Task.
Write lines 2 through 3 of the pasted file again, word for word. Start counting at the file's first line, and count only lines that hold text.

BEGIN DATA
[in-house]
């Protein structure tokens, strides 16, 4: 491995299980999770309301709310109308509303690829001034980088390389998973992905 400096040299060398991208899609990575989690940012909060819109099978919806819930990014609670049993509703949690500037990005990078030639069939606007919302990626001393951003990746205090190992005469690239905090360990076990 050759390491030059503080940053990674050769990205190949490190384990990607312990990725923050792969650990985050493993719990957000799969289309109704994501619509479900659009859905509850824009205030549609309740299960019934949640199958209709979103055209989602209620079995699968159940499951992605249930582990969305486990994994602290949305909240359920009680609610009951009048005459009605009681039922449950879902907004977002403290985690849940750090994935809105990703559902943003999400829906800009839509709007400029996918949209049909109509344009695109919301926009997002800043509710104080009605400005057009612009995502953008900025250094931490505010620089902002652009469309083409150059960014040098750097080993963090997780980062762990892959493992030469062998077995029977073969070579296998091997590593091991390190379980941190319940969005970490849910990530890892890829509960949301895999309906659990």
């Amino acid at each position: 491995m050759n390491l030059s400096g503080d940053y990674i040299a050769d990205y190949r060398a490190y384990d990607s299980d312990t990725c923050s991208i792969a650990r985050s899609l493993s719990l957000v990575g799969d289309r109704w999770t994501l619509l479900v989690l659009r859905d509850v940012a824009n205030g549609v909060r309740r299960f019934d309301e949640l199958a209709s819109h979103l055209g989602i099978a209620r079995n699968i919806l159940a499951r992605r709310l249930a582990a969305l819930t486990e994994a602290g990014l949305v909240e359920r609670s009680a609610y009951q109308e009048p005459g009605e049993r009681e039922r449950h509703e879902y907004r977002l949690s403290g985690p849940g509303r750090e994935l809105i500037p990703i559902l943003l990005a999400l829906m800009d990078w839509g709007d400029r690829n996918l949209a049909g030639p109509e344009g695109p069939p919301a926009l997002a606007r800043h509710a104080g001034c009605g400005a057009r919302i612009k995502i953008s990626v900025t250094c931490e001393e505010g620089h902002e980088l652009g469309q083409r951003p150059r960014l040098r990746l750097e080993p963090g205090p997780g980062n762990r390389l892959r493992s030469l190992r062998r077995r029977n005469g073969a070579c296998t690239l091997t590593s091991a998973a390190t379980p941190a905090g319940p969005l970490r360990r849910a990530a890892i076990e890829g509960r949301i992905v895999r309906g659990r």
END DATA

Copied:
């Protein structure tokens, strides 16, 4: 491995299980999770309301709310109308509303690829001034980088390389998973992905 400096040299060398991208899609990575989690940012909060819109099978919806819930990014609670049993509703949690500037990005990078030639069939606007919302990626001393951003990746205090190992005469690239905090360990076990 050759390491030059503080940053990674050769990205190949490190384990990607312990990725923050792969650990985050493993719990957000799969289309109704994501619509479900659009859905509850824009205030549609309740299960019934949640199958209709979103055209989602209620079995699968159940499951992605249930582990969305486990994994602290949305909240359920009680609610009951009048005459009605009681039922449950879902907004977002403290985690849940750090994935809105990703559902943003999400829906800009839509709007400029996918949209049909109509344009695109919301926009997002800043509710104080009605400005057009612009995502953008900025250094931490505010620089902002652009469309083409150059960014040098750097080993963090997780980062762990892959493992030469062998077995029977073969070579296998091997590593091991390190379980941190319940969005970490849910990530890892890829509960949301895999309906659990």
């Amino acid at each position: 491995m050759n390491l030059s400096g503080d940053y990674i040299a050769d990205y190949r060398a490190y384990d990607s299980d312990t990725c923050s991208i792969a650990r985050s899609l493993s719990l957000v990575g799969d289309r109704w999770t994501l619509l479900v989690l659009r859905d509850v940012a824009n205030g549609v909060r309740r299960f019934d309301e949640l199958a209709s819109h979103l055209g989602i099978a209620r079995n699968i919806l159940a499951r992605r709310l249930a582990a969305l819930t486990e994994a602290g990014l949305v909240e359920r609670s009680a609610y009951q109308e009048p005459g009605e049993r009681e039922r449950h509703e879902y907004r977002l949690s403290g985690p849940g509303r750090e994935l809105i500037p990703i559902l943003l990005a999400l829906m800009d990078w839509g709007d400029r690829n996918l949209a049909g030639p109509e344009g695109p069939p919301a926009l997002a606007r800043h509710a104080g001034c009605g400005a057009r919302i612009k995502i953008s990626v900025t250094c931490e001393e505010g620089h902002e980088l652009g469309q083409r951003p150059r960014l040098r990746l750097e080993p963090g205090p997780g980062n762990r390389l892959r493992s030469l190992r062998r077995r029977n005469g073969a070579c296998t690239l091997t590593s091991a998973a390190t379980p941190a905090g319940p969005l970490r360990r849910a990530a890892i076990e890829g509960r949301i992905v895999r309906g659990r």